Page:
Almonter Lt. William B. Hamilton Jr. enlisted in the 22nd Michigan Infantry regiment and saw action in the Western Theater. After the war, he would become a doctor, write the first history of Almont, and write the poem “The Rock of Chickamauga” about General George Thomas. He was captured at the Battle of Chickamauga on September 20, 1863 and sent to Libby Prison in Richmond and eventually to Andersonville in Georgia before being released.
Pvt. Benjamin Johnston of the 5th Michigan Calvary Regiment was captured on June 11, 1864 at the Battle of Trevilian Station, the same battle in which Lt. Brewer was wounded. He was first sent to Libby Prison and then to Andersonville. At the end of the war he was released and taken to Vicksburg, Mississippi. At Vicksburg, the army arranged transportation to take over 2,300 Union soldiers up the river on the steamship, “Sultana.” Late at night on April 26th, after leaving Memphis, the boilers on the overloaded ship (capacity less than 400) exploded. Fortunately for Benjamin, he was on the bow of the ship and was able to leap from the burning ship. He was rescued the next day. The sinking of the “Sultana” resulted in the highest death toll of any United States maritime disaster—even greater than the Titanic! Due to Lincoln’s recent assassination and the loss of life during the war, the story was not headline news. It was printed in the back pages of the nation’s newspapers.
Benjamin Johnston returned to Almont and opened a furniture store and was involved in community service. Johnson Street is named in his honor. Why the spelling is different is not known. His home on Johnson Street was cut in two by his descendants, with one section being moved to Cherry Street.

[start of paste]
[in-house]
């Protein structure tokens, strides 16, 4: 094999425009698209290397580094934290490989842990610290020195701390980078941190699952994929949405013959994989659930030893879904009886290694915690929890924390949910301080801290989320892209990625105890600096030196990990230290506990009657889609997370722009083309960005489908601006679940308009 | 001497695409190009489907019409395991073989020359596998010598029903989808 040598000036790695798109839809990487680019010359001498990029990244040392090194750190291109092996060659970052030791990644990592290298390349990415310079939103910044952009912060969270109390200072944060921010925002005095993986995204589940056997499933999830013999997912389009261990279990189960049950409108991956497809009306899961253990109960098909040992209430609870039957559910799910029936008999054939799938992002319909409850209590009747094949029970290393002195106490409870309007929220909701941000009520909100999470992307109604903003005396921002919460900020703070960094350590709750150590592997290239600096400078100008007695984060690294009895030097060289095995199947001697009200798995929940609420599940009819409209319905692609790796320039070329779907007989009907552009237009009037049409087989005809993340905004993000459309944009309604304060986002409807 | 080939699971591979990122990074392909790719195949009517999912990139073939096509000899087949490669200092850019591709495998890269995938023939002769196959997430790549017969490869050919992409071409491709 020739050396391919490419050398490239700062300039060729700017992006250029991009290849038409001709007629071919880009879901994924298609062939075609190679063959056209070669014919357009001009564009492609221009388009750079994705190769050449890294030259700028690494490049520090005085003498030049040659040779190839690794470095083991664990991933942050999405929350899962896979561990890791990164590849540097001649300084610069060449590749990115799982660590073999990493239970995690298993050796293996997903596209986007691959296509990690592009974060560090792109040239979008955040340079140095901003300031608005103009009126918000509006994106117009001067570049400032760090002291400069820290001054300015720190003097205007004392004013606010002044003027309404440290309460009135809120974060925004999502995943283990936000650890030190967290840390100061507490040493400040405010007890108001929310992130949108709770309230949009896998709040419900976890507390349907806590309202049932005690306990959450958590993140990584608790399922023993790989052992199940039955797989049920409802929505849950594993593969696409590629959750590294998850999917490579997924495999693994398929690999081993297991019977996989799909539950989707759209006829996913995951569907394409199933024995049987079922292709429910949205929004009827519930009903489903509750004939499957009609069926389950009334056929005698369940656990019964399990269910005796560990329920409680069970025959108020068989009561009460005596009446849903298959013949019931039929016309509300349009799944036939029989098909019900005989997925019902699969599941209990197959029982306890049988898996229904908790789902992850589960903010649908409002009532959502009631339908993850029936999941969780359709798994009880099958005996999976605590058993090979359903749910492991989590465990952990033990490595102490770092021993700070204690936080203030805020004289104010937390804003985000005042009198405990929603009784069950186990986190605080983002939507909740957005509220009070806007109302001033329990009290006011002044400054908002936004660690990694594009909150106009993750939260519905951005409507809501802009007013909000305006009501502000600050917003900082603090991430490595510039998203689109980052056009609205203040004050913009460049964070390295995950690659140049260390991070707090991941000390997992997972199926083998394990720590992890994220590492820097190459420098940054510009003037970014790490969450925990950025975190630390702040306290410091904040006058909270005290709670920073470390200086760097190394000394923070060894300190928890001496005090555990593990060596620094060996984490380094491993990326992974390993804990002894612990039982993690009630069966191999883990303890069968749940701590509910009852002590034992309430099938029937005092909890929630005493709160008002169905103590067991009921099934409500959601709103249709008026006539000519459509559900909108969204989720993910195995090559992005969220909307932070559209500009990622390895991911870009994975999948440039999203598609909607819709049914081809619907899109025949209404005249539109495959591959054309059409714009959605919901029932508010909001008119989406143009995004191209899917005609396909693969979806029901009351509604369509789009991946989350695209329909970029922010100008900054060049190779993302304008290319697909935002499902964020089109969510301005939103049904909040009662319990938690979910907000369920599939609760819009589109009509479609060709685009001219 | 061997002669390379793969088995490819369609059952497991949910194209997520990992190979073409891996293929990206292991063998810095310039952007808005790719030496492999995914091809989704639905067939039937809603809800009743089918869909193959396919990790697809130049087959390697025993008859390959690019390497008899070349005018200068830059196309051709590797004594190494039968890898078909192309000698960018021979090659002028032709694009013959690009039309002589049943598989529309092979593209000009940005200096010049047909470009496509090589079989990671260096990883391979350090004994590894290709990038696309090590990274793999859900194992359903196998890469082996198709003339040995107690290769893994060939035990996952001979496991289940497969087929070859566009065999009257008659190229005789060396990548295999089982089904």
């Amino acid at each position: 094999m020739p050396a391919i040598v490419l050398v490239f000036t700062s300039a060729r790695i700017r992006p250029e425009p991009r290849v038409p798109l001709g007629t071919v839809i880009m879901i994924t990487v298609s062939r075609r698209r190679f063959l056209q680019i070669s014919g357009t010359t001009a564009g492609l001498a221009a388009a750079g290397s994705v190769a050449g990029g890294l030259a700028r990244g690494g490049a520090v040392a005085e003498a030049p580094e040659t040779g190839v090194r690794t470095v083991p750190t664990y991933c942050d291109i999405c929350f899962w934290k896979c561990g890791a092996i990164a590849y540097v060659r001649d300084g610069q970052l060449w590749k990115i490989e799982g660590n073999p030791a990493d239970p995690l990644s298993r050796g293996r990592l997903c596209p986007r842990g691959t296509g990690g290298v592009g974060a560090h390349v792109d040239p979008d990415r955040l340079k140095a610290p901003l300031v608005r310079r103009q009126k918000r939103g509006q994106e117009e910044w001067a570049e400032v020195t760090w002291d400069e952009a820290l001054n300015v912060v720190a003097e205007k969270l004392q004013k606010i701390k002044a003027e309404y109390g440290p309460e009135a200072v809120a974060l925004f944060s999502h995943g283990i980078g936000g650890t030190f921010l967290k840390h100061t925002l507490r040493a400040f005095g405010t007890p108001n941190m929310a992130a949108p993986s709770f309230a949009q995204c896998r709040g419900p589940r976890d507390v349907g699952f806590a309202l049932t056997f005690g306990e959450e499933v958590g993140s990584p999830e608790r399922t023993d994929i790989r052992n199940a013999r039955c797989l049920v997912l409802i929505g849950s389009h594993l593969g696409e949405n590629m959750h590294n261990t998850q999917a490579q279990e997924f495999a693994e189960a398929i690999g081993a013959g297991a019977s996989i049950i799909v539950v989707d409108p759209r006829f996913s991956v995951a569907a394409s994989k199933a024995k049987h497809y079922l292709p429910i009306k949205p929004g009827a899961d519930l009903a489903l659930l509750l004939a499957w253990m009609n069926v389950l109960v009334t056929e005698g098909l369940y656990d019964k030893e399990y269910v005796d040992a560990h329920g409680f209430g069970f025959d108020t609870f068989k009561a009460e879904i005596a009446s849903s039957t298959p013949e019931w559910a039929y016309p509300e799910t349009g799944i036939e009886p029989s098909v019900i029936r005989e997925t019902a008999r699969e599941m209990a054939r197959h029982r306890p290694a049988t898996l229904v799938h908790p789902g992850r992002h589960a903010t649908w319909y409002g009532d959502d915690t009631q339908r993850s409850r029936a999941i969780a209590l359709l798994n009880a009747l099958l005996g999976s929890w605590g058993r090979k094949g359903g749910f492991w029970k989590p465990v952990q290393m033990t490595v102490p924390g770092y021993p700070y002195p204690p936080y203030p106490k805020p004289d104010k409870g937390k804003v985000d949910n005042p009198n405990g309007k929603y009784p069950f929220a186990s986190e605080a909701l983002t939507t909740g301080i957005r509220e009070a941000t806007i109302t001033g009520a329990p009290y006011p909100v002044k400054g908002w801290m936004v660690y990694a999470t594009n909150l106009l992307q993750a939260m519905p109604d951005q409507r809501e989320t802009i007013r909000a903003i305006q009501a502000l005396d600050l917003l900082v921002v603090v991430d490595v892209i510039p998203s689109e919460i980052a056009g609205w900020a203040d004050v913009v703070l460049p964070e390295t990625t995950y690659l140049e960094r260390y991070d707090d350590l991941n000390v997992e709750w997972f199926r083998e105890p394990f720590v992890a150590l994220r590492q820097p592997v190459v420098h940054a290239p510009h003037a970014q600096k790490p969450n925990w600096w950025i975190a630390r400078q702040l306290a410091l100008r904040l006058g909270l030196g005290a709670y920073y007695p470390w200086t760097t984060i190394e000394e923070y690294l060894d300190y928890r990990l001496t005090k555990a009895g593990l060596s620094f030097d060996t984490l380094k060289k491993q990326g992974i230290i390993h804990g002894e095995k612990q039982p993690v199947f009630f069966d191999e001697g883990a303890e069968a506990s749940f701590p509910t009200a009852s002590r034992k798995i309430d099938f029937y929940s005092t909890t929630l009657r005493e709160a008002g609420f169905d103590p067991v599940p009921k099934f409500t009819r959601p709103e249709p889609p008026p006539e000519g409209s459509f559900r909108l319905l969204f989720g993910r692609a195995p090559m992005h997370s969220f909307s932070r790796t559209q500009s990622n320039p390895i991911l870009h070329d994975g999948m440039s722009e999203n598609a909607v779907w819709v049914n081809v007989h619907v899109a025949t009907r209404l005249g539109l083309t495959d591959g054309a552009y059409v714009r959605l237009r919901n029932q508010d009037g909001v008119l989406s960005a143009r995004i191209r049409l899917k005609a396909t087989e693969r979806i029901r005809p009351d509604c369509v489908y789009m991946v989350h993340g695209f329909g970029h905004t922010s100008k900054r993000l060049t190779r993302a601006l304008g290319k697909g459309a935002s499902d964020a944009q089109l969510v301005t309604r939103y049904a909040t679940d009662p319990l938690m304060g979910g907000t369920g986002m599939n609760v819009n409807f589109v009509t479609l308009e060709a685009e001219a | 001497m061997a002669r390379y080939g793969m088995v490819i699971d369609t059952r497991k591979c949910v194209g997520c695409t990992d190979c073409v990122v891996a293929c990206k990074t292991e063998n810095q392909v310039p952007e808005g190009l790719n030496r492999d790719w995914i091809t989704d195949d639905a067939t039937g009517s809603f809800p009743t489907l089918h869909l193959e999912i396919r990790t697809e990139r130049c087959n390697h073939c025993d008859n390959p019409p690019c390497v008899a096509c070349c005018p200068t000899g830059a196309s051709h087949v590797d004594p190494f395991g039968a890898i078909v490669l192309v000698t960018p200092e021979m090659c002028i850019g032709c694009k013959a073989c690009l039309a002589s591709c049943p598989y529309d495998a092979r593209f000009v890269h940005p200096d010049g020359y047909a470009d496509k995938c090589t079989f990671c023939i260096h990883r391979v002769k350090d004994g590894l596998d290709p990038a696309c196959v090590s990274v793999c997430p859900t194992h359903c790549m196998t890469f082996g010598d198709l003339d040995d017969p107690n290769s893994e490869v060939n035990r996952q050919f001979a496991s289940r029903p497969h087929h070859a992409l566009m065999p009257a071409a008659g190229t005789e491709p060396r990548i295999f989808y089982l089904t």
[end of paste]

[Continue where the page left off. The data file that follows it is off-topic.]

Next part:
Dr. Addison Stone at the age of 34 enlisted with the 5th Michigan Calvary Regiment as an Assistant Surgeon in September 1862. During the Civil War, as many soldiers died of disease as from wounds. Lack of sanitation and working in field hospitals with poor conditions while under fire were the primary causes of this situation. Unfortunately, Dr. Stone contracted typhoid, pneumonia and developed lung problems. After the Battle of Gettysburg he was sent to a hospital in Washington, D. C. and discharged in September of 1863. He returned to Almont and opened his practice from an office next to his house. His home and office were located on what is now called Stone Street in his honor.
Not included in Rick’s book is the story of his second-great grandfather, Joseph Carpenter, who was a Union soldier during the Civil War. He qualified to be a member of Hiram Berdan’s 1st United States Sharpshooters, Company K. To qualify, he had to fire ten consecutive shots and place them within five inches of the “bull’s-eye” at a distance of 200 yards. This unit was the best marksmen from around the country and they were provided with the latest and best rifles. Though not from Almont, Rick’s ancestry ties to an elite unit from the Civil War.
This is only a small sample of the stories included in Rick’s book. A few copies of the book are available for purchase at the Almont Community Historical Society’s museum on Main Street. Cost is $15 and the museum is open from 1 to 4 p.m. on Saturdays.
Copies of the Almont Historical Society’s Homecoming book, “Remembrances of Almont 2020”can be purchased by contacting Jim Wade at 810-796-3355 or email@example.com or stopping by the museum on Saturdays from 1-4 p.m.